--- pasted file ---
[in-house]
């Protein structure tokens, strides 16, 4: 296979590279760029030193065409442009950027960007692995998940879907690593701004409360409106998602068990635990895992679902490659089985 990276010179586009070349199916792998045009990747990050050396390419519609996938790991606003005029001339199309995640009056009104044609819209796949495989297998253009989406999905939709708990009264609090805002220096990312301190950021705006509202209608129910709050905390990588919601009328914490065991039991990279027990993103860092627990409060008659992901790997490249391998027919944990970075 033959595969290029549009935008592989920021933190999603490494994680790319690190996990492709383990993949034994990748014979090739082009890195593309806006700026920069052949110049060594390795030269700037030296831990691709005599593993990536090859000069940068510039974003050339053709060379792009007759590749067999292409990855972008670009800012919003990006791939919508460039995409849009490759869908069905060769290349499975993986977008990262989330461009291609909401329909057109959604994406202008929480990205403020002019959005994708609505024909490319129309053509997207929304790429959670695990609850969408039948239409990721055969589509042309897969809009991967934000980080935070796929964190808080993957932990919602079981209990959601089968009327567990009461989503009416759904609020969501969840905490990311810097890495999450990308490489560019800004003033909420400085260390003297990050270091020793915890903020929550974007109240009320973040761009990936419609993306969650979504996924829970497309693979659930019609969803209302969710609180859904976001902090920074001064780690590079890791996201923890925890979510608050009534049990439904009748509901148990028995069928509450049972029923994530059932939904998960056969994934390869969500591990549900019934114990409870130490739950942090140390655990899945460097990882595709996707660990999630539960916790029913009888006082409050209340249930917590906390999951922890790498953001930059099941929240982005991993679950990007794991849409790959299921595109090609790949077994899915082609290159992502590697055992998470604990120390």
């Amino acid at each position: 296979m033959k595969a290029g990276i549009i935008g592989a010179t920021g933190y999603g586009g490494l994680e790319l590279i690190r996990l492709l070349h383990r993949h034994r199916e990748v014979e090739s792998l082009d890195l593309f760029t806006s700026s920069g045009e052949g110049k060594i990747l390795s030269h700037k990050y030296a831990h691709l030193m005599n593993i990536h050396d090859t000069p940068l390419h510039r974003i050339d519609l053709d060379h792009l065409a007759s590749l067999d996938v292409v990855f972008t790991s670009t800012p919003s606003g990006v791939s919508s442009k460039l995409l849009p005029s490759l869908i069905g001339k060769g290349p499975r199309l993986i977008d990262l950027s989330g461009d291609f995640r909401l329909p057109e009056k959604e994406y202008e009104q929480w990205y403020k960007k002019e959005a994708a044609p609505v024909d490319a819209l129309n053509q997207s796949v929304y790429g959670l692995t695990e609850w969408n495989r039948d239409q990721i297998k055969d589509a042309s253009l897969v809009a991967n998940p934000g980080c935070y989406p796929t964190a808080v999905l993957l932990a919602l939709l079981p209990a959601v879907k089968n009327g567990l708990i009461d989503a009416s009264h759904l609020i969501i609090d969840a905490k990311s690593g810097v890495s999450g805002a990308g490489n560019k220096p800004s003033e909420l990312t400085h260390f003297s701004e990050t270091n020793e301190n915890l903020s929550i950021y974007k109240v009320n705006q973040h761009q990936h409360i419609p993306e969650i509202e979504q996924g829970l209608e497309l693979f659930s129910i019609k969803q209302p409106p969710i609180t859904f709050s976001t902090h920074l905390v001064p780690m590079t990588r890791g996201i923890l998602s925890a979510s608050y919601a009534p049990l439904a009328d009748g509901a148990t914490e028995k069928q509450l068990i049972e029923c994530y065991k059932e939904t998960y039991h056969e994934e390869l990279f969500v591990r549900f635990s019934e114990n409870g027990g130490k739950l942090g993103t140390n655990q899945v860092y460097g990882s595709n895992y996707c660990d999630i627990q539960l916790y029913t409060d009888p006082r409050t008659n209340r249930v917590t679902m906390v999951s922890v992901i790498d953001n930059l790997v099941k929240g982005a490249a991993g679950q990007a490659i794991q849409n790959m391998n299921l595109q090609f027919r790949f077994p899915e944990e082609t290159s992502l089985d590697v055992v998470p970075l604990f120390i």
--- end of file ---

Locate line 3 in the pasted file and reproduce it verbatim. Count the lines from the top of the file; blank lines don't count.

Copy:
């Amino acid at each position: 296979m033959k595969a290029g990276i549009i935008g592989a010179t920021g933190y999603g586009g490494l994680e790319l590279i690190r996990l492709l070349h383990r993949h034994r199916e990748v014979e090739s792998l082009d890195l593309f760029t806006s700026s920069g045009e052949g110049k060594i990747l390795s030269h700037k990050y030296a831990h691709l030193m005599n593993i990536h050396d090859t000069p940068l390419h510039r974003i050339d519609l053709d060379h792009l065409a007759s590749l067999d996938v292409v990855f972008t790991s670009t800012p919003s606003g990006v791939s919508s442009k460039l995409l849009p005029s490759l869908i069905g001339k060769g290349p499975r199309l993986i977008d990262l950027s989330g461009d291609f995640r909401l329909p057109e009056k959604e994406y202008e009104q929480w990205y403020k960007k002019e959005a994708a044609p609505v024909d490319a819209l129309n053509q997207s796949v929304y790429g959670l692995t695990e609850w969408n495989r039948d239409q990721i297998k055969d589509a042309s253009l897969v809009a991967n998940p934000g980080c935070y989406p796929t964190a808080v999905l993957l932990a919602l939709l079981p209990a959601v879907k089968n009327g567990l708990i009461d989503a009416s009264h759904l609020i969501i609090d969840a905490k990311s690593g810097v890495s999450g805002a990308g490489n560019k220096p800004s003033e909420l990312t400085h260390f003297s701004e990050t270091n020793e301190n915890l903020s929550i950021y974007k109240v009320n705006q973040h761009q990936h409360i419609p993306e969650i509202e979504q996924g829970l209608e497309l693979f659930s129910i019609k969803q209302p409106p969710i609180t859904f709050s976001t902090h920074l905390v001064p780690m590079t990588r890791g996201i923890l998602s925890a979510s608050y919601a009534p049990l439904a009328d009748g509901a148990t914490e028995k069928q509450l068990i049972e029923c994530y065991k059932e939904t998960y039991h056969e994934e390869l990279f969500v591990r549900f635990s019934e114990n409870g027990g130490k739950l942090g993103t140390n655990q899945v860092y460097g990882s595709n895992y996707c660990d999630i627990q539960l916790y029913t409060d009888p006082r409050t008659n209340r249930v917590t679902m906390v999951s922890v992901i790498d953001n930059l790997v099941k929240g982005a490249a991993g679950q990007a490659i794991q849409n790959m391998n299921l595109q090609f027919r790949f077994p899915e944990e082609t290159s992502l089985d590697v055992v998470p970075l604990f120390i």